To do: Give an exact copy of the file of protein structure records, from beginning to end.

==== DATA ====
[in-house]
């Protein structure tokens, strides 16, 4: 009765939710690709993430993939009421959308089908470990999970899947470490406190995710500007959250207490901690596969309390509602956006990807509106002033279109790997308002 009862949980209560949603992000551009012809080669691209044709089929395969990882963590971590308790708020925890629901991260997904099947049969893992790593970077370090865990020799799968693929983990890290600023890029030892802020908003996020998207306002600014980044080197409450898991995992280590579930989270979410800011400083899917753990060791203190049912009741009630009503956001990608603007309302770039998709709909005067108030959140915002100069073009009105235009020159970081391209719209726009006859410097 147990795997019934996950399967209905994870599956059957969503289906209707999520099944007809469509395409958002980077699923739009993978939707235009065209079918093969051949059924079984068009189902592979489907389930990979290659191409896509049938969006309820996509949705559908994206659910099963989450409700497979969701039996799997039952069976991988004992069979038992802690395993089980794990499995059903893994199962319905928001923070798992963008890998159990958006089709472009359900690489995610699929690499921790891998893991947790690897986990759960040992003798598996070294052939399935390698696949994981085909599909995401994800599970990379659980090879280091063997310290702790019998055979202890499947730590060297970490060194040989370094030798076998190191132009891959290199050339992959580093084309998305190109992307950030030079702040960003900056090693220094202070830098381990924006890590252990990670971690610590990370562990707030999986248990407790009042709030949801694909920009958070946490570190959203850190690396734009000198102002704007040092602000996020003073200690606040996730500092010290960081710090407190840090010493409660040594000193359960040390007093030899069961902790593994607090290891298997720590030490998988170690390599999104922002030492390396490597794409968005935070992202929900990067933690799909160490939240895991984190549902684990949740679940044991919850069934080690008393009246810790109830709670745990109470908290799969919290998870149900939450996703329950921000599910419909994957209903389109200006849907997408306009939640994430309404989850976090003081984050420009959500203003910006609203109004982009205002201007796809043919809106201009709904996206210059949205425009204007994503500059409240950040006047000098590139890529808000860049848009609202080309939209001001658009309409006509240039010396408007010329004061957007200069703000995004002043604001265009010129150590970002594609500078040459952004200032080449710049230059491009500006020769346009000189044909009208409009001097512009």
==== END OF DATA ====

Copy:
[in-house]
């Protein structure tokens, strides 16, 4: 009765939710690709993430993939009421959308089908470990999970899947470490406190995710500007959250207490901690596969309390509602956006990807509106002033279109790997308002 009862949980209560949603992000551009012809080669691209044709089929395969990882963590971590308790708020925890629901991260997904099947049969893992790593970077370090865990020799799968693929983990890290600023890029030892802020908003996020998207306002600014980044080197409450898991995992280590579930989270979410800011400083899917753990060791203190049912009741009630009503956001990608603007309302770039998709709909005067108030959140915002100069073009009105235009020159970081391209719209726009006859410097 147990795997019934996950399967209905994870599956059957969503289906209707999520099944007809469509395409958002980077699923739009993978939707235009065209079918093969051949059924079984068009189902592979489907389930990979290659191409896509049938969006309820996509949705559908994206659910099963989450409700497979969701039996799997039952069976991988004992069979038992802690395993089980794990499995059903893994199962319905928001923070798992963008890998159990958006089709472009359900690489995610699929690499921790891998893991947790690897986990759960040992003798598996070294052939399935390698696949994981085909599909995401994800599970990379659980090879280091063997310290702790019998055979202890499947730590060297970490060194040989370094030798076998190191132009891959290199050339992959580093084309998305190109992307950030030079702040960003900056090693220094202070830098381990924006890590252990990670971690610590990370562990707030999986248990407790009042709030949801694909920009958070946490570190959203850190690396734009000198102002704007040092602000996020003073200690606040996730500092010290960081710090407190840090010493409660040594000193359960040390007093030899069961902790593994607090290891298997720590030490998988170690390599999104922002030492390396490597794409968005935070992202929900990067933690799909160490939240895991984190549902684990949740679940044991919850069934080690008393009246810790109830709670745990109470908290799969919290998870149900939450996703329950921000599910419909994957209903389109200006849907997408306009939640994430309404989850976090003081984050420009959500203003910006609203109004982009205002201007796809043919809106201009709904996206210059949205425009204007994503500059409240950040006047000098590139890529808000860049848009609202080309939209001001658009309409006509240039010396408007010329004061957007200069703000995004002043604001265009010129150590970002594609500078040459952004200032080449710049230059491009500006020769346009000189044909009208409009001097512009």